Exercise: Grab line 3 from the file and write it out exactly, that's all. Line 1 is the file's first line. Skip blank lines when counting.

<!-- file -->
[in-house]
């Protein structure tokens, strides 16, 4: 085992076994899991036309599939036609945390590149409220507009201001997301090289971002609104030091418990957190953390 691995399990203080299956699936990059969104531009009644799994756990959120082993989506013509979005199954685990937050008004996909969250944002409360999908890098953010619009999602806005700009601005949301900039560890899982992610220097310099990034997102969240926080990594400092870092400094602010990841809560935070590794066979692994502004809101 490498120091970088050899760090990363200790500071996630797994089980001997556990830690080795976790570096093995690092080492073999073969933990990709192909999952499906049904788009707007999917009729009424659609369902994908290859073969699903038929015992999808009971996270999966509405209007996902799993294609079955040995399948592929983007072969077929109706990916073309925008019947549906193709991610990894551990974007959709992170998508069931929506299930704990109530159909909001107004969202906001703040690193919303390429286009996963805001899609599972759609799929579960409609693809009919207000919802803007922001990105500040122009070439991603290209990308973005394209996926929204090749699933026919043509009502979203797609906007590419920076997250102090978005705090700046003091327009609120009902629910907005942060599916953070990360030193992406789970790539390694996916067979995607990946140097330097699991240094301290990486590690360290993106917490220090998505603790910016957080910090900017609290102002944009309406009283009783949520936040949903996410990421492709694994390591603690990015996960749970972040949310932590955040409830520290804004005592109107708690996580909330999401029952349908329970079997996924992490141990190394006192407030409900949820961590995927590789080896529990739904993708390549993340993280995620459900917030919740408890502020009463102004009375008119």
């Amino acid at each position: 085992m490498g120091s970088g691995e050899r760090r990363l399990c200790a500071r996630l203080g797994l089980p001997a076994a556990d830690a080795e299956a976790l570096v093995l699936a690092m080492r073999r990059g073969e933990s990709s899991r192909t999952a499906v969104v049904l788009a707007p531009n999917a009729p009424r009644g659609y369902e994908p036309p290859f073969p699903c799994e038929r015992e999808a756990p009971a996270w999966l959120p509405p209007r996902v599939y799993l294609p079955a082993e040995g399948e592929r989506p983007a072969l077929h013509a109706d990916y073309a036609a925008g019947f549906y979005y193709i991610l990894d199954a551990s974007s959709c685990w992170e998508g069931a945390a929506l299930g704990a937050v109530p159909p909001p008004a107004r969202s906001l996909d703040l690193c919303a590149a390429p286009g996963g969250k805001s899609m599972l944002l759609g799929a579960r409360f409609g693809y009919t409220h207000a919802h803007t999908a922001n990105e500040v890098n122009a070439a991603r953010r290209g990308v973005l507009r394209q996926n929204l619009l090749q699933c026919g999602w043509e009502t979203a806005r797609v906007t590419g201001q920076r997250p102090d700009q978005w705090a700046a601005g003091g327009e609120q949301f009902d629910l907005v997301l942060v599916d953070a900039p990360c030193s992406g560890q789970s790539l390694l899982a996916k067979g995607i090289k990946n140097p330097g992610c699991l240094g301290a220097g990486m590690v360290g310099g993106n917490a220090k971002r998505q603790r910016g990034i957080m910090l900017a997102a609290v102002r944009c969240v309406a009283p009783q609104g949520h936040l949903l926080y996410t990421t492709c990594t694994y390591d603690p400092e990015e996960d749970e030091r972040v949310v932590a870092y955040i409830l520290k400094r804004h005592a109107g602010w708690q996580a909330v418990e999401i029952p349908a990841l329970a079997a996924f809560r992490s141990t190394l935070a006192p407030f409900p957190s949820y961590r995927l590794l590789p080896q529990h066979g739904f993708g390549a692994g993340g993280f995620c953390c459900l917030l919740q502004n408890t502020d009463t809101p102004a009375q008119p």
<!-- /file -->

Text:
């Amino acid at each position: 085992m490498g120091s970088g691995e050899r760090r990363l399990c200790a500071r996630l203080g797994l089980p001997a076994a556990d830690a080795e299956a976790l570096v093995l699936a690092m080492r073999r990059g073969e933990s990709s899991r192909t999952a499906v969104v049904l788009a707007p531009n999917a009729p009424r009644g659609y369902e994908p036309p290859f073969p699903c799994e038929r015992e999808a756990p009971a996270w999966l959120p509405p209007r996902v599939y799993l294609p079955a082993e040995g399948e592929r989506p983007a072969l077929h013509a109706d990916y073309a036609a925008g019947f549906y979005y193709i991610l990894d199954a551990s974007s959709c685990w992170e998508g069931a945390a929506l299930g704990a937050v109530p159909p909001p008004a107004r969202s906001l996909d703040l690193c919303a590149a390429p286009g996963g969250k805001s899609m599972l944002l759609g799929a579960r409360f409609g693809y009919t409220h207000a919802h803007t999908a922001n990105e500040v890098n122009a070439a991603r953010r290209g990308v973005l507009r394209q996926n929204l619009l090749q699933c026919g999602w043509e009502t979203a806005r797609v906007t590419g201001q920076r997250p102090d700009q978005w705090a700046a601005g003091g327009e609120q949301f009902d629910l907005v997301l942060v599916d953070a900039p990360c030193s992406g560890q789970s790539l390694l899982a996916k067979g995607i090289k990946n140097p330097g992610c699991l240094g301290a220097g990486m590690v360290g310099g993106n917490a220090k971002r998505q603790r910016g990034i957080m910090l900017a997102a609290v102002r944009c969240v309406a009283p009783q609104g949520h936040l949903l926080y996410t990421t492709c990594t694994y390591d603690p400092e990015e996960d749970e030091r972040v949310v932590a870092y955040i409830l520290k400094r804004h005592a109107g602010w708690q996580a909330v418990e999401i029952p349908a990841l329970a079997a996924f809560r992490s141990t190394l935070a006192p407030f409900p957190s949820y961590r995927l590794l590789p080896q529990h066979g739904f993708g390549a692994g993340g993280f995620c953390c459900l917030l919740q502004n408890t502020d009463t809101p102004a009375q008119p």